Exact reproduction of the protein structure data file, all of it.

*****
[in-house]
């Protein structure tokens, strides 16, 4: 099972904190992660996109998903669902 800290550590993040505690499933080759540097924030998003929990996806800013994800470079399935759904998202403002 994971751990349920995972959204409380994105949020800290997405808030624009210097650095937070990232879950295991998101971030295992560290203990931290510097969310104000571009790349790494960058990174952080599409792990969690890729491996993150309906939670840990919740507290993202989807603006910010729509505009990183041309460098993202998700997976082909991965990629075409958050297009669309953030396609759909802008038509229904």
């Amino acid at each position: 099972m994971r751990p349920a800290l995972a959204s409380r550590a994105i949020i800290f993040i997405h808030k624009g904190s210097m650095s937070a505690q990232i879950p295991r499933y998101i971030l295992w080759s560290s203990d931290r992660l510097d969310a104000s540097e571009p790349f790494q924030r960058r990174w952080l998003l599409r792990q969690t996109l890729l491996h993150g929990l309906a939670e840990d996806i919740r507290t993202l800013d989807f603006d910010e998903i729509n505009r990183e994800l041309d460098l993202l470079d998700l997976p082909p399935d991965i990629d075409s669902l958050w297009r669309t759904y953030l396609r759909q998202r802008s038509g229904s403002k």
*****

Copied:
[in-house]
């Protein structure tokens, strides 16, 4: 099972904190992660996109998903669902 800290550590993040505690499933080759540097924030998003929990996806800013994800470079399935759904998202403002 994971751990349920995972959204409380994105949020800290997405808030624009210097650095937070990232879950295991998101971030295992560290203990931290510097969310104000571009790349790494960058990174952080599409792990969690890729491996993150309906939670840990919740507290993202989807603006910010729509505009990183041309460098993202998700997976082909991965990629075409958050297009669309953030396609759909802008038509229904």
């Amino acid at each position: 099972m994971r751990p349920a800290l995972a959204s409380r550590a994105i949020i800290f993040i997405h808030k624009g904190s210097m650095s937070a505690q990232i879950p295991r499933y998101i971030l295992w080759s560290s203990d931290r992660l510097d969310a104000s540097e571009p790349f790494q924030r960058r990174w952080l998003l599409r792990q969690t996109l890729l491996h993150g929990l309906a939670e840990d996806i919740r507290t993202l800013d989807f603006d910010e998903i729509n505009r990183e994800l041309d460098l993202l470079d998700l997976p082909p399935d991965i990629d075409s669902l958050w297009r669309t759904y953030l396609r759909q998202r802008s038509g229904s403002k």